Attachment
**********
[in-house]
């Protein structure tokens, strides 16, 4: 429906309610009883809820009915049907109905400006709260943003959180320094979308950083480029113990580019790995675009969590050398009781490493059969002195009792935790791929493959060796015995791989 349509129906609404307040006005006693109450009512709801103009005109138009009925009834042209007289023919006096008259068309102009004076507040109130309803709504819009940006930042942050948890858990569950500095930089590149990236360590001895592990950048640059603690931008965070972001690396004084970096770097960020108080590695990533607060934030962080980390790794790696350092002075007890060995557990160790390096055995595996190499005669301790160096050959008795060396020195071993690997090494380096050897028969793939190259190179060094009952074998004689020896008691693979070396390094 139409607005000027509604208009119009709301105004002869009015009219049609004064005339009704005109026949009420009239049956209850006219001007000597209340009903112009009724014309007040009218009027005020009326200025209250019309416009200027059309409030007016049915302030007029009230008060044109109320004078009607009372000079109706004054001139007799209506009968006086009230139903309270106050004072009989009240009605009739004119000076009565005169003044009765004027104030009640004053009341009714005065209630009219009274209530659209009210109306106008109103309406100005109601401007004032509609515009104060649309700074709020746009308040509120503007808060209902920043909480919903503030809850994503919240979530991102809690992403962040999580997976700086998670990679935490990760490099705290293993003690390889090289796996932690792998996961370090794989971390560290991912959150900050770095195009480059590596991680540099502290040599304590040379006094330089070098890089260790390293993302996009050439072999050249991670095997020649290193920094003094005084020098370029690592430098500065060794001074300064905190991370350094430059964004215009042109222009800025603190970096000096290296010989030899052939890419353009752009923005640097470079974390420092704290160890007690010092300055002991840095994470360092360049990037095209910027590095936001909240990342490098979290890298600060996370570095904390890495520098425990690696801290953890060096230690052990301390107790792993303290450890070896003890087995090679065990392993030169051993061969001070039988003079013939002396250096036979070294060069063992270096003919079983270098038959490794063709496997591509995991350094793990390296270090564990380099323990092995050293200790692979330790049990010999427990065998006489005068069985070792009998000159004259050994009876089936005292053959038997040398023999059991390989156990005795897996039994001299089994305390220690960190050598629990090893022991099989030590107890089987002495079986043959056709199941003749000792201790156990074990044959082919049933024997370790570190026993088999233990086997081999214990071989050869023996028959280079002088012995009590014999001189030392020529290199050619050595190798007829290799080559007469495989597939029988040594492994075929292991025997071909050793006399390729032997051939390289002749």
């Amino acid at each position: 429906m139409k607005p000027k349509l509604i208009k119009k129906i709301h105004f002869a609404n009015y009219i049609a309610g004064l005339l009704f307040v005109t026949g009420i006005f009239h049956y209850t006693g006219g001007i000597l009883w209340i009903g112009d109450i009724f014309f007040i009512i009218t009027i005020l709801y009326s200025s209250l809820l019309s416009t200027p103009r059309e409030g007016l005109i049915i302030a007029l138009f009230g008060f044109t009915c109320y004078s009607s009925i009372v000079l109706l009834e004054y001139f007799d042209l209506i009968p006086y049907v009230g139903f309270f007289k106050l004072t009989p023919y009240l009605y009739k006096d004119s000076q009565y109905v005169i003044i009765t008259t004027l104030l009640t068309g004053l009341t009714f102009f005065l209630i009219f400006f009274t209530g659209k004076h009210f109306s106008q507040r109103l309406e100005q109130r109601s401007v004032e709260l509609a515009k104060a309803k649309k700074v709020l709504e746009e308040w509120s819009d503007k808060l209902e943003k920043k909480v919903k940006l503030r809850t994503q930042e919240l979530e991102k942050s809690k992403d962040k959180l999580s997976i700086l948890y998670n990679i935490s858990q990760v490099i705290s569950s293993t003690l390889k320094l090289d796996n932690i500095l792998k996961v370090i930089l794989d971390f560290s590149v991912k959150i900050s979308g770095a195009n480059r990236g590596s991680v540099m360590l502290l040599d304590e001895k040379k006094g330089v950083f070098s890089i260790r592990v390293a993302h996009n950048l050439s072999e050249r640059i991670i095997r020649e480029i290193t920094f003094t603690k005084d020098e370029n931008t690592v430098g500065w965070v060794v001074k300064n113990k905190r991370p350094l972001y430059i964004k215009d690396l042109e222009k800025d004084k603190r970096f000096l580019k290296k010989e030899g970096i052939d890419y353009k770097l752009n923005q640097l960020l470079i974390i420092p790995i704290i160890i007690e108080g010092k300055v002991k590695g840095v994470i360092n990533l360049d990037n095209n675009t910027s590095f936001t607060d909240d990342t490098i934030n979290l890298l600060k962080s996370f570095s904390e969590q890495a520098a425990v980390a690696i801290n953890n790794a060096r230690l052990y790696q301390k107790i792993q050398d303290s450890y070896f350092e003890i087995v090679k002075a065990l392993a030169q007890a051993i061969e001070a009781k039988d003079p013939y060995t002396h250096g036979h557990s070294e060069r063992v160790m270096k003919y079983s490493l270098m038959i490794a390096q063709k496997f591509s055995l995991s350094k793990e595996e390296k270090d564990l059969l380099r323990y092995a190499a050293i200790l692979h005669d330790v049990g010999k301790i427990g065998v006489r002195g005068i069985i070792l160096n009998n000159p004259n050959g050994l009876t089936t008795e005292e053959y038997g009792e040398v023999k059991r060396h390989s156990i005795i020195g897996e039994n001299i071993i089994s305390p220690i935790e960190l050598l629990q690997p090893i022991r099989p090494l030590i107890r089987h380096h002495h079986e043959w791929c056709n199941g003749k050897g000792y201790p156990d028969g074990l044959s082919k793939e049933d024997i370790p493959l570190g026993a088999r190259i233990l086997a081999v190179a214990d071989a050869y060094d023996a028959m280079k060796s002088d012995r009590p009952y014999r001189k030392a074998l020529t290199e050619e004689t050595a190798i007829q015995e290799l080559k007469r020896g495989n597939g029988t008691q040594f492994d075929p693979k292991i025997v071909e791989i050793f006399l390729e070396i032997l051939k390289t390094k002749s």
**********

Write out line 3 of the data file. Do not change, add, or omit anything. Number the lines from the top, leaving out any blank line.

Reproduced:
């Amino acid at each position: 429906m139409k607005p000027k349509l509604i208009k119009k129906i709301h105004f002869a609404n009015y009219i049609a309610g004064l005339l009704f307040v005109t026949g009420i006005f009239h049956y209850t006693g006219g001007i000597l009883w209340i009903g112009d109450i009724f014309f007040i009512i009218t009027i005020l709801y009326s200025s209250l809820l019309s416009t200027p103009r059309e409030g007016l005109i049915i302030a007029l138009f009230g008060f044109t009915c109320y004078s009607s009925i009372v000079l109706l009834e004054y001139f007799d042209l209506i009968p006086y049907v009230g139903f309270f007289k106050l004072t009989p023919y009240l009605y009739k006096d004119s000076q009565y109905v005169i003044i009765t008259t004027l104030l009640t068309g004053l009341t009714f102009f005065l209630i009219f400006f009274t209530g659209k004076h009210f109306s106008q507040r109103l309406e100005q109130r109601s401007v004032e709260l509609a515009k104060a309803k649309k700074v709020l709504e746009e308040w509120s819009d503007k808060l209902e943003k920043k909480v919903k940006l503030r809850t994503q930042e919240l979530e991102k942050s809690k992403d962040k959180l999580s997976i700086l948890y998670n990679i935490s858990q990760v490099i705290s569950s293993t003690l390889k320094l090289d796996n932690i500095l792998k996961v370090i930089l794989d971390f560290s590149v991912k959150i900050s979308g770095a195009n480059r990236g590596s991680v540099m360590l502290l040599d304590e001895k040379k006094g330089v950083f070098s890089i260790r592990v390293a993302h996009n950048l050439s072999e050249r640059i991670i095997r020649e480029i290193t920094f003094t603690k005084d020098e370029n931008t690592v430098g500065w965070v060794v001074k300064n113990k905190r991370p350094l972001y430059i964004k215009d690396l042109e222009k800025d004084k603190r970096f000096l580019k290296k010989e030899g970096i052939d890419y353009k770097l752009n923005q640097l960020l470079i974390i420092p790995i704290i160890i007690e108080g010092k300055v002991k590695g840095v994470i360092n990533l360049d990037n095209n675009t910027s590095f936001t607060d909240d990342t490098i934030n979290l890298l600060k962080s996370f570095s904390e969590q890495a520098a425990v980390a690696i801290n953890n790794a060096r230690l052990y790696q301390k107790i792993q050398d303290s450890y070896f350092e003890i087995v090679k002075a065990l392993a030169q007890a051993i061969e001070a009781k039988d003079p013939y060995t002396h250096g036979h557990s070294e060069r063992v160790m270096k003919y079983s490493l270098m038959i490794a390096q063709k496997f591509s055995l995991s350094k793990e595996e390296k270090d564990l059969l380099r323990y092995a190499a050293i200790l692979h005669d330790v049990g010999k301790i427990g065998v006489r002195g005068i069985i070792l160096n009998n000159p004259n050959g050994l009876t089936t008795e005292e053959y038997g009792e040398v023999k059991r060396h390989s156990i005795i020195g897996e039994n001299i071993i089994s305390p220690i935790e960190l050598l629990q690997p090893i022991r099989p090494l030590i107890r089987h380096h002495h079986e043959w791929c056709n199941g003749k050897g000792y201790p156990d028969g074990l044959s082919k793939e049933d024997i370790p493959l570190g026993a088999r190259i233990l086997a081999v190179a214990d071989a050869y060094d023996a028959m280079k060796s002088d012995r009590p009952y014999r001189k030392a074998l020529t290199e050619e004689t050595a190798i007829q015995e290799l080559k007469r020896g495989n597939g029988t008691q040594f492994d075929p693979k292991i025997v071909e791989i050793f006399l390729e070396i032997l051939k390289t390094k002749s």